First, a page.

Goodbye Cartier? Arrivederci, Gucci?
It could happen to Fifth Avenue if Mayor Adam’s bid to “reinvent” the Big Apple’s premier shopping street goes anywhere — along with a return of the bogus GOING OUT OF BUSINESS signs labeling the “World’s Greatest Shopping District” just a few decades long-damaged before. Did I also mention an Elmo infestation?
Despite a promised year-long study that will gather input from “stakeholders,” City Hall’s plan to “priority to pedestrians, cyclists, public transit, and the public space” amounts to one major mistake: banning cars on Fifth Avenue between Bryant Park and Central Park south.
The goal is achieved by installing “squares” as they helped bring a revitalized Times Square back to the brink of ruin.
The mayor, who is usually more common sense, believes in the awakened world’s pathological hatred of cars.
That America’s “car culture” is a manifestation of our society’s evil, earth-shattering ways has become an article of faith among elites who can afford hot-and-cold-water Ubers to steer their way through the traffic scares their policies create.
Fifth Avenue is very successful today. And yes, it’s congested as it should be during the Christmas shopping season. But it faces a miserable, DNA-altered future if Adams’ folly is allowed to become a reality.
Most pedestrian plazas cheapen everything around them, while at the same time providing a consequential place for thrifty tourists and vagrants.
To get a glimpse of the damage these tarmacs, known as oases, are doing, you don’t have to go any further than Times Square, where they gained a foothold in 2009. They are the underestimated root cause of the bowtie’s current decline.
Times Square faced challenges even before the pandemic. Stationary trade was hit by online shopping and company insolvencies.
Today, crime and a lack of international visitors have a lot to do with Times Square’s precarious state — but it started with the squares. Hailed by the deep thinkers of the Michael Bloomberg administration—and even by some shopkeepers—as a humane tool for taming vehicle and crowd crowds, they ended up having the inevitable, opposite effect.
The plazas still enjoy the cheers of the bike-riding, car-hating peanut galleries to this day. In politically correct echo chambers, they are inadmissible to question, regardless of their obviously destructive effect.
But after the iconic Toys ‘R Us between West 44th and 45th Streets closed in 2014, Bowtie’s plazas were overrun with “desnudas,” predatory cartoon characters and Big Mac snatchers. The seedy setting is certainly one reason the landlord hasn’t completely filled the space once occupied by the world’s tallest indoor Ferris wheel.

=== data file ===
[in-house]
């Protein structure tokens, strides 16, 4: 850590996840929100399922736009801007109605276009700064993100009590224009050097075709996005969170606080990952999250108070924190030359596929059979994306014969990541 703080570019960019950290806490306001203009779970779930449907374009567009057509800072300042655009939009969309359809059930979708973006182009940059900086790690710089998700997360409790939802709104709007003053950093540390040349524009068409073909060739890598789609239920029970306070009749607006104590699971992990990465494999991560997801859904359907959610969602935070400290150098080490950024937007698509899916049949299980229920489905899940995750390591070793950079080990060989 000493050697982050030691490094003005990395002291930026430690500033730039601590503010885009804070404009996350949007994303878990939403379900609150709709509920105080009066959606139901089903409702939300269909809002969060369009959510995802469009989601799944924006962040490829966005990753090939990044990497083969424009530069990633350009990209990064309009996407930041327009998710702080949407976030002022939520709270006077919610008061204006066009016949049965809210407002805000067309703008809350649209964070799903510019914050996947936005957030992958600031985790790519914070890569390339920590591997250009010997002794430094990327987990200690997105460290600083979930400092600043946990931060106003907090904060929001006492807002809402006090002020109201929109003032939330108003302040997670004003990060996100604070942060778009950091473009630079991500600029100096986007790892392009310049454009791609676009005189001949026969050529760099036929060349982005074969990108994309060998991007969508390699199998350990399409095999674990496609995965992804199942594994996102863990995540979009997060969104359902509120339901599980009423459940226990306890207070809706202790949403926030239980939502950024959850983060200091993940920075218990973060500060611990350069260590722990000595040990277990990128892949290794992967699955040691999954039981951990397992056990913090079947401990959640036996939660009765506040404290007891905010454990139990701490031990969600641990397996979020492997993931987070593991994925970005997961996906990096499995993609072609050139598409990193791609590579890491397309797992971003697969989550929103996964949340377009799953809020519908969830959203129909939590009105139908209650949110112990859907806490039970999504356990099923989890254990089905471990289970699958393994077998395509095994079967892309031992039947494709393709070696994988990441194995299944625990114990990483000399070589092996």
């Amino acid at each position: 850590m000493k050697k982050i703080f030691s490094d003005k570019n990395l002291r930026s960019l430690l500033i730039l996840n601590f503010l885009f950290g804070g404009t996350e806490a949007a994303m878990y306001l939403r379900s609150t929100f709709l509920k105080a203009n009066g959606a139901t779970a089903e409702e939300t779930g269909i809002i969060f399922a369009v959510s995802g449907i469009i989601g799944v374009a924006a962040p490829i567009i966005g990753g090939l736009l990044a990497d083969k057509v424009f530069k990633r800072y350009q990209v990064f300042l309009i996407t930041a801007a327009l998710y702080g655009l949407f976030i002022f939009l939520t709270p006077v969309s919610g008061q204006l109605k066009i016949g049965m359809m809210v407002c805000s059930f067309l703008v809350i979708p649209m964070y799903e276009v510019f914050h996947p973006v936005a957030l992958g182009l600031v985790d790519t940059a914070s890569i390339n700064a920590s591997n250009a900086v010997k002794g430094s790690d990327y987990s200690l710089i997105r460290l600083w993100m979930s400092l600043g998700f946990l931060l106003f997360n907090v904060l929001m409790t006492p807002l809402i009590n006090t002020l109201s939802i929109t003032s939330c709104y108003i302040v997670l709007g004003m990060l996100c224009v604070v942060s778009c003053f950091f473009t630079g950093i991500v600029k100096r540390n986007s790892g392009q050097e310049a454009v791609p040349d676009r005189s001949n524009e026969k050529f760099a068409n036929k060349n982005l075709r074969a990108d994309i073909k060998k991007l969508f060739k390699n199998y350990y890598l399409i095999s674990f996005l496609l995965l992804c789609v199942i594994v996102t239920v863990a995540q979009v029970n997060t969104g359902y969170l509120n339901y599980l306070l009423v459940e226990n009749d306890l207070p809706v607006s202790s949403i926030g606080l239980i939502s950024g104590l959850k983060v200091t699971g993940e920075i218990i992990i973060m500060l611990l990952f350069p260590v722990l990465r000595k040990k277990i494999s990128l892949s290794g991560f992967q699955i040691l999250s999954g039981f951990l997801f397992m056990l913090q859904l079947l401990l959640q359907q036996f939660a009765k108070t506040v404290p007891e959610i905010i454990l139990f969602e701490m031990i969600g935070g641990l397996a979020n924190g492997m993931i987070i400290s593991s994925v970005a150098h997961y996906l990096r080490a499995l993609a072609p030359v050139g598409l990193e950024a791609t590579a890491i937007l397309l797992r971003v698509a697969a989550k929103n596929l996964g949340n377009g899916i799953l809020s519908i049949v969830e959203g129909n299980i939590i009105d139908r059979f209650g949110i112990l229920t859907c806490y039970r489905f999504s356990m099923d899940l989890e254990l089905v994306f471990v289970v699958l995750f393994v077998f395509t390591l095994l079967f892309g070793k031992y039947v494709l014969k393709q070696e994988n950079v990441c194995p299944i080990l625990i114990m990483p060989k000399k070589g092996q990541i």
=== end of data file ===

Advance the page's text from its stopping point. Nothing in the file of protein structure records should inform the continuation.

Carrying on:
Gap and Old Navy stand next to an empty storefront and a large “NY Gifts” store selling t-shirts and other tacky goods – an eyesore at the heart of the action.
The former location of Forever 21 on 42nd Street (which has since moved two blocks north) is now occupied by JD Sports, a “sportswear” chain that mainly sells sneakers – marking a return to the retail mix of the bad ol’ days Neighborhood touts “fast food and fast feet.” Taco Bells and other grab-and-go spots are slowly but surely replacing actual stores.
Ray-Ban and Oakley closed. Several others, including American Eagle Outfitters, are said to be on their way out after their leases expire.
The squares also wreaked havoc on Broadway north of Times Square. Caroline’s on Broadway will close after December 31, due in part to abysmal road conditions caused by a junkie-infested “square” on its doorstep. Most blocks between West 49th and 57th Streets have almost as many empty storefronts as occupied ones.
Adams might think that the likes of Bergdorf Goodman and Versace can shrug off all the bad effects of Plazas. Maybe the customers come by helicopter?
But he needs to get out of the clubs and spend time at the “Crossroads of the World” before dooming Fifth Avenue to the same fate.
https://nypost.com/2022/12/19/mayor-adams-want-to-pedestrianize-fifth-avenue/ Mayor Adams wants Fifth Avenue pedestrianized